This view comports with the character of the God of both the Old and New Testaments, Who is one unchanging God. The idea that Christ was talking in the macro - that is, that we should "turn the other cheek" when great evils threaten, is simply absurd. It is also immoral because a leader who makes that kind of decision is gambling with the lives of those whom he leads. So I can't imagine Christ teaching that we should "turn the other cheek" for example, to an attack on America such as 9/11. Extending this to the micro, I would not hesitate to say to my daughter that if - take a girls' scenario - my daughter sees that a girl who is a "schoolyard bully" constantly picks on and harasses other girls younger than she, my daughter ought to at least know that it is morally right to confront the bully, using force if necessary.
Now obviously there are pragmatics about whether the bully is too big to take on and whether she should go and get help, of course; but those things are secondary to the moral question at hand which is, you don't let evil go unchecked whether the evil is done to your nation or on your schoolyard, or to your neighbor.
What accounts for the relative rarity of this discussion (much less teaching) in Christian theology? Confrontation of evil is a Jewish teaching, and Jesus whilst He was on earth was in fact a perfect Jew (He kept every one of the 613 points of Jewish law perfectly). So how is it then that our moral obligation to confront evil is largely forgotten within modern Christendom?
Is it because of the New Testament's general emphasis of the transitory life here on earth? We are reminded so many times in the New Testament that we are "not of the world." Christians are described as "sojourners" and life is described as transitory in nature. It is almost as if our highest duty were to completely retreat from engagement with the world. For a few, such as monastics, this is indeed a valid calling.
For the rest of us, let's recall that the LORD prayed not that we should be taken out of the world, but that we should be protected from evil. As Christians, we do not forfeit that shared responsibility with our Jewish friends that we ought to try to improve the lot of mankind - that we ought to try to make the world a better place than it was when we entered it. Christianity is not JUST feeding the hungry, clothing the naked, and giving alms to the poor. It's not just about being a wonderful spirit-filled person. We must also proactively fight, using force if necessary (whether it be personal or military) evil in the world.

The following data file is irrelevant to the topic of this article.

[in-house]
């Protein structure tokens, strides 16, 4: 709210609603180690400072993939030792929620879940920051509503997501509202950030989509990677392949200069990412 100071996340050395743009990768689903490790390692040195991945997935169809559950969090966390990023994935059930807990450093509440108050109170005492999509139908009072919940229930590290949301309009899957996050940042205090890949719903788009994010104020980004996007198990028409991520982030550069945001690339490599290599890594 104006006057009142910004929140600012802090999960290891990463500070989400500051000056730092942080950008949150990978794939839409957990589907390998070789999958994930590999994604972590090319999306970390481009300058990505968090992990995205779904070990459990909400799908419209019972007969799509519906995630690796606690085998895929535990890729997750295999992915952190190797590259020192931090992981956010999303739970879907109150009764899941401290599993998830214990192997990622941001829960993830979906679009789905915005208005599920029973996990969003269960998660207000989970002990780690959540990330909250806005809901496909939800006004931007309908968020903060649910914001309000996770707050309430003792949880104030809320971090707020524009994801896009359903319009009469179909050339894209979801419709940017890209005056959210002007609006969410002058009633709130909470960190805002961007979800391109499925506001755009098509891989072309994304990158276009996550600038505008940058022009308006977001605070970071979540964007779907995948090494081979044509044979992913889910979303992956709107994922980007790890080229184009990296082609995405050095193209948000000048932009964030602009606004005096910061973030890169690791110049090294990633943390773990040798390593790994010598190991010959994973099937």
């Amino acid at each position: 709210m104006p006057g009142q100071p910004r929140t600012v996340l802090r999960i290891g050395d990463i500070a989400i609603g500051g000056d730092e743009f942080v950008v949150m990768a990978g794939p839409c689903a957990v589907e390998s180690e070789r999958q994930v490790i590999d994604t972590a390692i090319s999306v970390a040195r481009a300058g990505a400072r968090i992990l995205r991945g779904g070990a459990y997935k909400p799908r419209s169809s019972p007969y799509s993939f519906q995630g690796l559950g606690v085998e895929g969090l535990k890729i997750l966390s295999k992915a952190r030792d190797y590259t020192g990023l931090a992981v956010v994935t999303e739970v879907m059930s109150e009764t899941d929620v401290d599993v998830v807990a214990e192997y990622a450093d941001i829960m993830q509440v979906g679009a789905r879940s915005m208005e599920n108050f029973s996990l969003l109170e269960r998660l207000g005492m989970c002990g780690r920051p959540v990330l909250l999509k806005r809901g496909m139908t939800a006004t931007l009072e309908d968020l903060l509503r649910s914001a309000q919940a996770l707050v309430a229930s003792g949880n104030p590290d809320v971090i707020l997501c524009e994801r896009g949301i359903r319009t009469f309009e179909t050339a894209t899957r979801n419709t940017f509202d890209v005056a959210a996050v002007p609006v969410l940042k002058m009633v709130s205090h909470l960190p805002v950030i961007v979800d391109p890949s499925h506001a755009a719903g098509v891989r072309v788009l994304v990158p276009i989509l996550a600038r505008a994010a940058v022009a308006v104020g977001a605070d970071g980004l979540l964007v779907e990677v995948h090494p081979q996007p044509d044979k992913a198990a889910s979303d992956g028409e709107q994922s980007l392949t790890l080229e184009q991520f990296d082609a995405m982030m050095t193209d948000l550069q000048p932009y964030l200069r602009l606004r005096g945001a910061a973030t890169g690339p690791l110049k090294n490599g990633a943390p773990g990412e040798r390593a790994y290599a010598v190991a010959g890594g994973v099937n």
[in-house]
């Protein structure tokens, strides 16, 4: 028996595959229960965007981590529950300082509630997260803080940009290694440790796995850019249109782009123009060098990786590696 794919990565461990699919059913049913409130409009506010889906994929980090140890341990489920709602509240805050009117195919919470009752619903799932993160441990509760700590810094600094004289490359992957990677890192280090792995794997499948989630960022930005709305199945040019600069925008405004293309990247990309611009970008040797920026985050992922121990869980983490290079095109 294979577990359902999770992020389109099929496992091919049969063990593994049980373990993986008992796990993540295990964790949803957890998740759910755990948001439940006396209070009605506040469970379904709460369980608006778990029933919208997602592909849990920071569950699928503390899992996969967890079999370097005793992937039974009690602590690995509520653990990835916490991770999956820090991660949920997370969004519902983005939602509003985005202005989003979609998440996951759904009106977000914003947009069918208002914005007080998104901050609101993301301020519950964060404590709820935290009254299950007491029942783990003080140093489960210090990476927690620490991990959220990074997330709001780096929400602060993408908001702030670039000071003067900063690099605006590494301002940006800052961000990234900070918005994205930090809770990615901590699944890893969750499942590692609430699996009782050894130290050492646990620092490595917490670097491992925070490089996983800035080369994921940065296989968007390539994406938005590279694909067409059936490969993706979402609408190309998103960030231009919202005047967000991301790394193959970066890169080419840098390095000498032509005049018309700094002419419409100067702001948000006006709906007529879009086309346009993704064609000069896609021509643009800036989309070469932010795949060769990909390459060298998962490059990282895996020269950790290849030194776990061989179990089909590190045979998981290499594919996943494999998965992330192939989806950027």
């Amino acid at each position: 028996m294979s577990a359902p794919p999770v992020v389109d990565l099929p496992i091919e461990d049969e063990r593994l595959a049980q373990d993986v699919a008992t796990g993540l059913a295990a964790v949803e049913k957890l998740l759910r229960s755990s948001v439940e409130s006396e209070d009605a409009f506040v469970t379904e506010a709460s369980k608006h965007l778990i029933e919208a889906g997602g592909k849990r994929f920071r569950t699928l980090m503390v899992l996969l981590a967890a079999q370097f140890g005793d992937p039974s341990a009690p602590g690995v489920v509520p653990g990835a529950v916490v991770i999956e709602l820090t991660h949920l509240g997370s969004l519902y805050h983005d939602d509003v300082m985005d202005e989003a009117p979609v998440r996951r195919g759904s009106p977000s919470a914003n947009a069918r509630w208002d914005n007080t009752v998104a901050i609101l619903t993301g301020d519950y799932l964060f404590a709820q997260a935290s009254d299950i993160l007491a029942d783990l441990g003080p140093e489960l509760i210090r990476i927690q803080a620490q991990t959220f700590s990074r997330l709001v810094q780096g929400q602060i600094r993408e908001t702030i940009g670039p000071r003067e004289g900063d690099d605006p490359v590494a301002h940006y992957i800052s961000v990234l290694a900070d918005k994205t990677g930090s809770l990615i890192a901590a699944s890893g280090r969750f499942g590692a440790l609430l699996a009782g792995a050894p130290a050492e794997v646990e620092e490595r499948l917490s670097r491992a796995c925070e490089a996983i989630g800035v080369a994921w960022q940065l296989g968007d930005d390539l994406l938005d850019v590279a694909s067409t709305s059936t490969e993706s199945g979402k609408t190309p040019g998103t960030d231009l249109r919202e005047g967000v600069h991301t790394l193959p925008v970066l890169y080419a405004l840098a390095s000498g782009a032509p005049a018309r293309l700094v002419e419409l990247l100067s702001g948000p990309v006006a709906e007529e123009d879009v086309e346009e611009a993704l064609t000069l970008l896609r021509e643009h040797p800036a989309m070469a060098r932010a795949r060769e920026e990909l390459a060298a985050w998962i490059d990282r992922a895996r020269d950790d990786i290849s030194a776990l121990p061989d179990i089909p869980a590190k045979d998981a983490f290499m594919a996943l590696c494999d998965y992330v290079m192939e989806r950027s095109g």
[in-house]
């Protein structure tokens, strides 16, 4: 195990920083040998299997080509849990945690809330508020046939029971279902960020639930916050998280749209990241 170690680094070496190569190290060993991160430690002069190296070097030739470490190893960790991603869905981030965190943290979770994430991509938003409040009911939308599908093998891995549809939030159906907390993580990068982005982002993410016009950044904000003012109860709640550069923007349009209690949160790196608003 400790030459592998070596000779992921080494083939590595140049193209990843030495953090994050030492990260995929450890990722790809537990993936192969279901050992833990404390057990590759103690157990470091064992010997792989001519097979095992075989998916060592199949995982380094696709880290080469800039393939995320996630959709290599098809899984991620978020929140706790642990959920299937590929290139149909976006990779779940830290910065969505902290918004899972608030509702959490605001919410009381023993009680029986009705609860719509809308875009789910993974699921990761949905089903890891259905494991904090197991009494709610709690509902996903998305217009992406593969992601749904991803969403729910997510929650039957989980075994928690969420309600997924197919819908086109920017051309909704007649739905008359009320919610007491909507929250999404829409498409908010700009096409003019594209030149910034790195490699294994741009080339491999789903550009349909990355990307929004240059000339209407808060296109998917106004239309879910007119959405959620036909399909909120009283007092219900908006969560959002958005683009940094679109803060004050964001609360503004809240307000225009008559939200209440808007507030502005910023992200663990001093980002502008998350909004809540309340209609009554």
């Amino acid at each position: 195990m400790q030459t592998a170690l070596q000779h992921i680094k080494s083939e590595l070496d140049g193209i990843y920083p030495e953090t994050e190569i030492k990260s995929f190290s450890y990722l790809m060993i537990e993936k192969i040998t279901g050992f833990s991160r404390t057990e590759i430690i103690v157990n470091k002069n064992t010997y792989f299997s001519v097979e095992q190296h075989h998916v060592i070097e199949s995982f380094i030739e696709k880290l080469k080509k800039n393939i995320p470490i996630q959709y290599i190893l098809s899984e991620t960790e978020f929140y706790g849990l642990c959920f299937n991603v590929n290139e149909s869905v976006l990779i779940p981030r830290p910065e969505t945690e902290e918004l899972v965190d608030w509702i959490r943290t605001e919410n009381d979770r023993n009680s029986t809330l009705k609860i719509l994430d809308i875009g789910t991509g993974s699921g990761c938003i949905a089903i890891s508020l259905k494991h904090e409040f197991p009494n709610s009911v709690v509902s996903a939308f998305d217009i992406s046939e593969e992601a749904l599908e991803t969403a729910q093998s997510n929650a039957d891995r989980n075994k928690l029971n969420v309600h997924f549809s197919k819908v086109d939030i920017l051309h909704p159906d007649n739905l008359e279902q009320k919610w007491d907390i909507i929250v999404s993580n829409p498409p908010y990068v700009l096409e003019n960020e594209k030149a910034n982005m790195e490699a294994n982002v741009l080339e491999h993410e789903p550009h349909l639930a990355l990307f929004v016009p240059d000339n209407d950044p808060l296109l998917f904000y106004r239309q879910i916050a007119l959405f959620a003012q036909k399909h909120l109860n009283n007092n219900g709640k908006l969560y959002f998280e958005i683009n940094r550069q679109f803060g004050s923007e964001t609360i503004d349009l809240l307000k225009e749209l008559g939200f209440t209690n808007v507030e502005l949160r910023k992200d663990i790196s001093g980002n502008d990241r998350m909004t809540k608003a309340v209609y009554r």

Vanquishing evil makes the world a far better place than clothing the naked or feeding the hungry. In many areas of the world, it's just not possible to feed the starving or to clothe the naked without first confronting and defeating pre-existing evil - Darfour is an example.
But there are those who will argue, should we not follow the example of Christ, who offered no resistance to evil? That's problematic. Jesus Himself said that He could call down 12 legions of angels to assist Him before Pilate, but He did not. Had Jesus wanted to, He could have turned Pilate into dust with a thought. But He did not. Jesus didn't come to this world to put angels on display or to turn people to dust. He didn't come to this world to fight evil arising from human free will. He came to this world to fight spiritual evil. He came to this world to vanquish sin, death, and the Devil, which we could not overcome. Therefore, His was a different office. His earthly mission prevented Him from fighting human evil because He was here to do the will of the Father at that time, which was to reconcile us unto Himself.